We're still in the middle of massive change occurring in the world everywhere. During times of massive change, routines and schedules often start to fluctuate, as we are all well aware of right now. This can create anxiety, stress, and overwhelm.
We often don't often realize how much stress kids can experience. They’re very masterful at hiding their stress, and may not even know what 'stress' is. They're not going to describe it as stress. Childhood anxiety can develop into a much greater concern if children don't know how to cope.
This is when we may start seeing acting out in like upset, intrigue or so-called “bad” behavior. If your child is acting out, What are they anxious about? What are they stressed out about?
This blog aims to share a few questions and techniques you can ask and do with your kids to help them deal with anxiety and recognize it when it shows up. First let's look at the different types of anxiety that can manifest in children.
This can be what I would call “invisible overwhelm,” where kids go into overwhelm. They don't really know why... They may be experiencing emotions or having physical sensations, like stomach aches or headaches but they don't know why. That can be a form of anxiety or stress.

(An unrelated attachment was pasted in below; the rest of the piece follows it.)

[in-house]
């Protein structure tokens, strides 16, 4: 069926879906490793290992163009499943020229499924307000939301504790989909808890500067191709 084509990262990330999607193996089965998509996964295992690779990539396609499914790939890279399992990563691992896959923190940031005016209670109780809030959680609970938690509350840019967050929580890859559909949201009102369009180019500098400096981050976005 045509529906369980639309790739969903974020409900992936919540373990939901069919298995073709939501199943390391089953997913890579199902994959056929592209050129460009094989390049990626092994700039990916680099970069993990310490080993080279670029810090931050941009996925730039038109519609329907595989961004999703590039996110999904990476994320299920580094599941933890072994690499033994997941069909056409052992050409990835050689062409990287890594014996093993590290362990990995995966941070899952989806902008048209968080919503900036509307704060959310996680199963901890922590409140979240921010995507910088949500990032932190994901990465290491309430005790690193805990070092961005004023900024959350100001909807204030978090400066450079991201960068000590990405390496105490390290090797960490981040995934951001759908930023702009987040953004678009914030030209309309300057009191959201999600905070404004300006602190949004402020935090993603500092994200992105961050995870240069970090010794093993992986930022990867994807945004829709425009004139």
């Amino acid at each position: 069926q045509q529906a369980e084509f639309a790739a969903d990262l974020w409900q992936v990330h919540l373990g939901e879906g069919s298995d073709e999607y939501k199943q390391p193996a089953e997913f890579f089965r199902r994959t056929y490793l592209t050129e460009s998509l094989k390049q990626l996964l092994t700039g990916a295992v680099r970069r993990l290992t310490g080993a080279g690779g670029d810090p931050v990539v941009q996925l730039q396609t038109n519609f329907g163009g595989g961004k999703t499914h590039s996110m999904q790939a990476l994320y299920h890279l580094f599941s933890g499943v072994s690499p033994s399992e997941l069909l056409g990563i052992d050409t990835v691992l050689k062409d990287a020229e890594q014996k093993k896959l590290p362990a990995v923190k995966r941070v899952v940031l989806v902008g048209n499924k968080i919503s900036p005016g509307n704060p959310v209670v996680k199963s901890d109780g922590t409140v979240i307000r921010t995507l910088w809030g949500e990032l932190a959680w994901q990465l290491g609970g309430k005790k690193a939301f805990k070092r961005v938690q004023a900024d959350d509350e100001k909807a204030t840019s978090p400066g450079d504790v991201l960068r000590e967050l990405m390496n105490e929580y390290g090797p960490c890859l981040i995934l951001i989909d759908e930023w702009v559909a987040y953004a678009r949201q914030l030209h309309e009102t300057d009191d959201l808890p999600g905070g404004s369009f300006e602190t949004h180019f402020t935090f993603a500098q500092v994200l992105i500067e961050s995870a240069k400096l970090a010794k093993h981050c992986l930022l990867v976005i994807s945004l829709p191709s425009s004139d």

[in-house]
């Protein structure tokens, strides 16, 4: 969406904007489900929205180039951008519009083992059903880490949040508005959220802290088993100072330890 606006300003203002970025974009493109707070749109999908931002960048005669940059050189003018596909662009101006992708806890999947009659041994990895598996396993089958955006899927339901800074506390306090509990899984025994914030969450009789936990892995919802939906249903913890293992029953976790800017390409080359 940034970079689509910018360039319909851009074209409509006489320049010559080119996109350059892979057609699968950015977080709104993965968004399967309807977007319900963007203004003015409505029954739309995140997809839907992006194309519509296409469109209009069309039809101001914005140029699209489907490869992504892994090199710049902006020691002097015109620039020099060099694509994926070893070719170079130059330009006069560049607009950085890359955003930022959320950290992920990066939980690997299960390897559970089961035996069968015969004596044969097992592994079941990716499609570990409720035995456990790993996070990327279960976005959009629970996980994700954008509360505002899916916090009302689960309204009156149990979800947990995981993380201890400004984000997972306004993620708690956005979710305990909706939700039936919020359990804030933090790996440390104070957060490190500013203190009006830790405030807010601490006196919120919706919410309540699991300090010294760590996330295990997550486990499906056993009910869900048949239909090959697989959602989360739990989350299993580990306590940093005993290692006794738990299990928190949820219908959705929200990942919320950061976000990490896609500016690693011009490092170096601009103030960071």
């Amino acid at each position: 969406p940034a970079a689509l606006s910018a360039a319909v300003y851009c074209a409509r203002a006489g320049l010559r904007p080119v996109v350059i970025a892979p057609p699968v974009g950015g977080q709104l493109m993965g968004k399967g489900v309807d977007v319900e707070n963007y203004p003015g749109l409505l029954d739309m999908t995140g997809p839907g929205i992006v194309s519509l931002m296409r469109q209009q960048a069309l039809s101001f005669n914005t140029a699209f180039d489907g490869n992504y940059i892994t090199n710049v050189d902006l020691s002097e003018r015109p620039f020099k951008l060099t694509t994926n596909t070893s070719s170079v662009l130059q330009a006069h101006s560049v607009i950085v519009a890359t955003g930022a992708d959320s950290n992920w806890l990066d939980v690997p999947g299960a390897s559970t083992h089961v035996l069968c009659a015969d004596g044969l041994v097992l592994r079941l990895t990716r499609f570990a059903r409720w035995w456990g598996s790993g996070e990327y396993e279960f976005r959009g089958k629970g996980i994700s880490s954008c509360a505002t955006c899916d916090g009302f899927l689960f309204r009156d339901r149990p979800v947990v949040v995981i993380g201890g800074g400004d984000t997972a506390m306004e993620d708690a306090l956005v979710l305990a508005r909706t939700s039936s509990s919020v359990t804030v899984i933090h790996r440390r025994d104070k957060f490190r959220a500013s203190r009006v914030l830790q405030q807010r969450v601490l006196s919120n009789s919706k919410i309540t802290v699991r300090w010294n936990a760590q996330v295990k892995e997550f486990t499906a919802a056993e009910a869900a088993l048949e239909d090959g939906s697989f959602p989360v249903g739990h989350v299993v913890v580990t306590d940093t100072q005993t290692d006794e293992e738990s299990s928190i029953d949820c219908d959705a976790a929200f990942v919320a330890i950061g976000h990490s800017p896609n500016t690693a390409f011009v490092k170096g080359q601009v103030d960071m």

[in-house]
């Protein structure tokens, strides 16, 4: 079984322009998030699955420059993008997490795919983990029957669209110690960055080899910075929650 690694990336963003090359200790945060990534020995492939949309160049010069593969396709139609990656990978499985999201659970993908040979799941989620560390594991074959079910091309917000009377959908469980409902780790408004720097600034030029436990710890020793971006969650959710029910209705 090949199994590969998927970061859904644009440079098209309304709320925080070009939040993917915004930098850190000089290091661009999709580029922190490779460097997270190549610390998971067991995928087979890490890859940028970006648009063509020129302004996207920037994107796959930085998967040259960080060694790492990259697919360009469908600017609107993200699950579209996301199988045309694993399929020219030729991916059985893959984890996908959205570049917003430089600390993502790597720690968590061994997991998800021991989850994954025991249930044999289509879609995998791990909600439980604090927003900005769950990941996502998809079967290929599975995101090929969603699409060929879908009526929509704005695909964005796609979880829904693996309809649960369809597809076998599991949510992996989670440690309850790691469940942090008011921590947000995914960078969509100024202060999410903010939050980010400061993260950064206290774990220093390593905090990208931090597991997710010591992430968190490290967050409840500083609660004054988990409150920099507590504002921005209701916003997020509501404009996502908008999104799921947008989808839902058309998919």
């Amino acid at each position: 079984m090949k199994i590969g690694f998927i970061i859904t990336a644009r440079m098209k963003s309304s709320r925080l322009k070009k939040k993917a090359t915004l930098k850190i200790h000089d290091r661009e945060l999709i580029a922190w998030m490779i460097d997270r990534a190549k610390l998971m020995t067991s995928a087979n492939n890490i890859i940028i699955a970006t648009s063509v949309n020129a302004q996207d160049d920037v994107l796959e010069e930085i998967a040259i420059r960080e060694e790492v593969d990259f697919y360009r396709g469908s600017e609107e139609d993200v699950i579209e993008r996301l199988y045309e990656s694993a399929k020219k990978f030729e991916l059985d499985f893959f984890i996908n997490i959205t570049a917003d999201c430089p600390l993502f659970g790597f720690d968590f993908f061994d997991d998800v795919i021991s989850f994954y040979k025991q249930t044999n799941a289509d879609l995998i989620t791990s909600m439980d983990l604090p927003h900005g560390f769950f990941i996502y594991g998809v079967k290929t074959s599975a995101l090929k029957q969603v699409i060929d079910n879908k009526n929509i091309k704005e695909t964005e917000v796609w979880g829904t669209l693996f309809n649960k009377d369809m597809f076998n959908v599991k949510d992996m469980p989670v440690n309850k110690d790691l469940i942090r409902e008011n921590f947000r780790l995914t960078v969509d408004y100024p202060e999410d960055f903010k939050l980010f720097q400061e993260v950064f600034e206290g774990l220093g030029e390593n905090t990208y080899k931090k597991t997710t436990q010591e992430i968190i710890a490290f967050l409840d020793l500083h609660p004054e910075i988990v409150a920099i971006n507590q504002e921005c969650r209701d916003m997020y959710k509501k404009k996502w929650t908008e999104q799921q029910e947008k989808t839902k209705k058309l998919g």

Types of Anxiety:
Generalized anxiety, which is really the most common dis-order and that's where children worry about things like school, their family, the future. Physical symptoms may manifest like headaches, stomach aches, muscle tension, and tiredness. That's your generalized anxiety.
Then there's OCD, which is obsessive compulsive disorder and this is where kids express anxiety through obsessions and compulsions.
There's also phobias which are really intense fear about certain situations or things (like clowns, bugs or being in small spaces).
And there's also social anxiety. This is triggered when you're in front of groups of people or big situations. And there may be panic attacks. These anxiety episodes a lot of times can happen without warning and include physical symptoms that children can experience like a pounding heart rate, shortness of breath, dizziness, numbness, or a tingling feeling.
Lastly, is PTSD which is post-traumatic stress disorder. That's usually anxiety that stems from a prior experience and a lot of times that includes things like flashbacks, nightmares, fears and avoidance of that traumatic event in the present time.
With PTSD, sounds and smells can also be triggers. It could be something like an adult yelled loudly or screamed at sometime and created stress (physically, emotionally, mentally). There could have been a certain tone to the voice or a smell that was happening. The child might hear someone talking that sounds like that person and instantaneously, the body is back in that fight or flight from trauma.